This category includes people who use wheelchairs and other people with disabilities who can use an accessible vehicle but who want to travel on a route that is still inaccessible (not served by accessible buses or accessible trains and key rail stations).

Category 3: People who have a specific disability-related condition

This category includes people who have a specific disability-related condition that prevents them from traveling to a boarding location or from a disembarking location. Environmental barriers (distance, terrain, weather) or architectural barriers not under control of the transit agency (such as lack of curb ramps) that prevent an individual from traveling to or from the boarding or disembarking locations may form the basis for eligibility. For example:

  • A person who uses a wheelchair may be able to negotiate a trip to the bus stop up a moderately sloped hill on a summer day, but not in the winter after a heavy snowfall.
  • A person may be eligible if architectural barriers present safety hazards on the only route to the train station or bus stop.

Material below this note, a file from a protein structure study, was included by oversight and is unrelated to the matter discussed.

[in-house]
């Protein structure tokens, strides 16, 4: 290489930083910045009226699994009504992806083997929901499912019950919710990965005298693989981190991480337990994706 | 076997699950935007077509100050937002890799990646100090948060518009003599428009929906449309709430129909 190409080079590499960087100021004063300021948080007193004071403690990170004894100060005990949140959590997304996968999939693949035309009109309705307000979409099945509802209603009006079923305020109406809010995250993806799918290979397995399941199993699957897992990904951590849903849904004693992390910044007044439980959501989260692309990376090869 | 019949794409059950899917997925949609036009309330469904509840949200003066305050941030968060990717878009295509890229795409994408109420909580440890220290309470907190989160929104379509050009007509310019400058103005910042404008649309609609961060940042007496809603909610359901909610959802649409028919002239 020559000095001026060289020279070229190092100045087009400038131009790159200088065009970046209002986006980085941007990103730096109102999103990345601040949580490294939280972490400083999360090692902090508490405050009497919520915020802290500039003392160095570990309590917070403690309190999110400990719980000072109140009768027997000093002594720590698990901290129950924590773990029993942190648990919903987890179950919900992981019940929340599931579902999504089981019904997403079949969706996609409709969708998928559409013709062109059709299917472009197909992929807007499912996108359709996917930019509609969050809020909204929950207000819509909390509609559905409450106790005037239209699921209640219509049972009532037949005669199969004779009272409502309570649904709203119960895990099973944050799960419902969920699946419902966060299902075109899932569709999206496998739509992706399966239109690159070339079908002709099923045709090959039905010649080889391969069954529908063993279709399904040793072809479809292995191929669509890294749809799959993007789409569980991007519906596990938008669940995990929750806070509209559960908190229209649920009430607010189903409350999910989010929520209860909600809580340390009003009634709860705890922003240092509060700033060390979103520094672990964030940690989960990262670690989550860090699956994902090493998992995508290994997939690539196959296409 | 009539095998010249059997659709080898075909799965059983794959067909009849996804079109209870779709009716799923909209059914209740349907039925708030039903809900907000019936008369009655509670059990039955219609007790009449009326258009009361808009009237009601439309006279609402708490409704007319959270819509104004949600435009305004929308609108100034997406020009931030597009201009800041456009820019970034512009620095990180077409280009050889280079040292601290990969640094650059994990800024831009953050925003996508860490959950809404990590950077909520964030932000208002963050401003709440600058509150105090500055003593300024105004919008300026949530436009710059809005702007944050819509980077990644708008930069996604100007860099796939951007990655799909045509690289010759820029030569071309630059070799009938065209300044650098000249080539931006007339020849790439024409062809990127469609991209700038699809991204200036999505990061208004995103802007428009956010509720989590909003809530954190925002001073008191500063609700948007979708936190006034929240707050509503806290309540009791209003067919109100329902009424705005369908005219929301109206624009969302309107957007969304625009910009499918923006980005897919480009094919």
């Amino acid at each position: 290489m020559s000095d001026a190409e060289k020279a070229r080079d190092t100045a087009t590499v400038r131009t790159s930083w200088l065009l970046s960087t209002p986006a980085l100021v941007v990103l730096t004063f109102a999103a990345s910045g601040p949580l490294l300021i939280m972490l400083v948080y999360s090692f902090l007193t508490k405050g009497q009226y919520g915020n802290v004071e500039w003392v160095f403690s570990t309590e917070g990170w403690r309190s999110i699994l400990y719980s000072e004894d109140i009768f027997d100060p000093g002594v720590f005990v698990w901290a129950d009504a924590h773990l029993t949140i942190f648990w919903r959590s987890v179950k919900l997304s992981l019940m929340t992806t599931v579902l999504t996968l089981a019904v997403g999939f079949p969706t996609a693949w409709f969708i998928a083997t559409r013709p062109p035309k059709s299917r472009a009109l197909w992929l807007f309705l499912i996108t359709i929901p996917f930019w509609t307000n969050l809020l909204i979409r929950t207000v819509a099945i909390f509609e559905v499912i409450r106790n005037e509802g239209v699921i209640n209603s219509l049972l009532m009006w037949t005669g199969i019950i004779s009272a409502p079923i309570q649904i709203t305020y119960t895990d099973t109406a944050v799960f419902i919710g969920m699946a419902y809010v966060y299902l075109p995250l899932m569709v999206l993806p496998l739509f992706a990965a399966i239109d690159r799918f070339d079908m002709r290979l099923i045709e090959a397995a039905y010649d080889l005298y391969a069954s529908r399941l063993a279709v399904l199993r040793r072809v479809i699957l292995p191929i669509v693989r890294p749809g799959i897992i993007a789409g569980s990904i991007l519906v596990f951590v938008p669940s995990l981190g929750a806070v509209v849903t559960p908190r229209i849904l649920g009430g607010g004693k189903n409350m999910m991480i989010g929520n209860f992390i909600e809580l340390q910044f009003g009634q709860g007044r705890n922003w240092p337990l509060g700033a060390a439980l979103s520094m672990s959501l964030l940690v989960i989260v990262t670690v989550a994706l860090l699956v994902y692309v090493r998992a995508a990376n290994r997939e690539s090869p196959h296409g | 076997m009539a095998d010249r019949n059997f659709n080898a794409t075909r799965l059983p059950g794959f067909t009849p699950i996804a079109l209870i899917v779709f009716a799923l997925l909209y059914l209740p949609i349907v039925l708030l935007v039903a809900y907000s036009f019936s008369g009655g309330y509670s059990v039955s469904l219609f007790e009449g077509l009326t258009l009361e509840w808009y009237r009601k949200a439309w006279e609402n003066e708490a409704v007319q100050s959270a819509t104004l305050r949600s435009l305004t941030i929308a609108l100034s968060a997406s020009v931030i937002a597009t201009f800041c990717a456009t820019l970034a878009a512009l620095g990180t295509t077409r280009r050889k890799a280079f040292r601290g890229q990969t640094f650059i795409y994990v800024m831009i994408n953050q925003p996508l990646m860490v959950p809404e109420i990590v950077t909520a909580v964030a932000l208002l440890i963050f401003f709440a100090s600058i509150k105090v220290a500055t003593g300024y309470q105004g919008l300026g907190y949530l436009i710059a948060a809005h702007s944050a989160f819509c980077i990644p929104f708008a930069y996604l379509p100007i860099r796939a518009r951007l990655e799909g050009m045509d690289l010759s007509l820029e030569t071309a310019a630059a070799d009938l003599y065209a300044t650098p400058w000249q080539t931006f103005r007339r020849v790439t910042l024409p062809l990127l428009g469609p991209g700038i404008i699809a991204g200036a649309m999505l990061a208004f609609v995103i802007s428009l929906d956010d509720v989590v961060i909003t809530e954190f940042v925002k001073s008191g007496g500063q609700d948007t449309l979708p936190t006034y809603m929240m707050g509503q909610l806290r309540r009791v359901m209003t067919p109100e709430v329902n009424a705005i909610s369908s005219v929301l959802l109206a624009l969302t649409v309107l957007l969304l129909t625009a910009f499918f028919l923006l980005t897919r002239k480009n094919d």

• A person who walks with a cane and would need to travel 3/4 mile to the bus route, but she cannot walk that great a distance.
  • People with disabilities that affect them very differently over time, such as multiple sclerosis. During some periods, they are able to go to the bus stop or train station. During other periods, they are not able to do so.

All three categories include people who may be able to ride fixed-route transit for some, but not all of their trips.

What is conditional eligibility?

In terms of ADA complementary paratransit, conditional eligibility (also known as trip-by-trip eligibility) refers to paratransit eligibility for some trips, but not all, as the customer’s ability to use fixed-route service is likely to change with differing circumstances. Conditional eligibility may be appropriate for individuals who can reasonably be expected to use fixed route service for some trips (when barriers that prevent travel are not present), but who cannot be expected to use fixed route service under other conditions. A few examples of barriers and conditions that may prevent an individual’s use of fixed route service include:

  • Weather conditions may prevent use of fixed route service by someone with a temperature sensitivity.
  • A person who is able to navigate the fixed route system for some trips. (See note below on travel training.)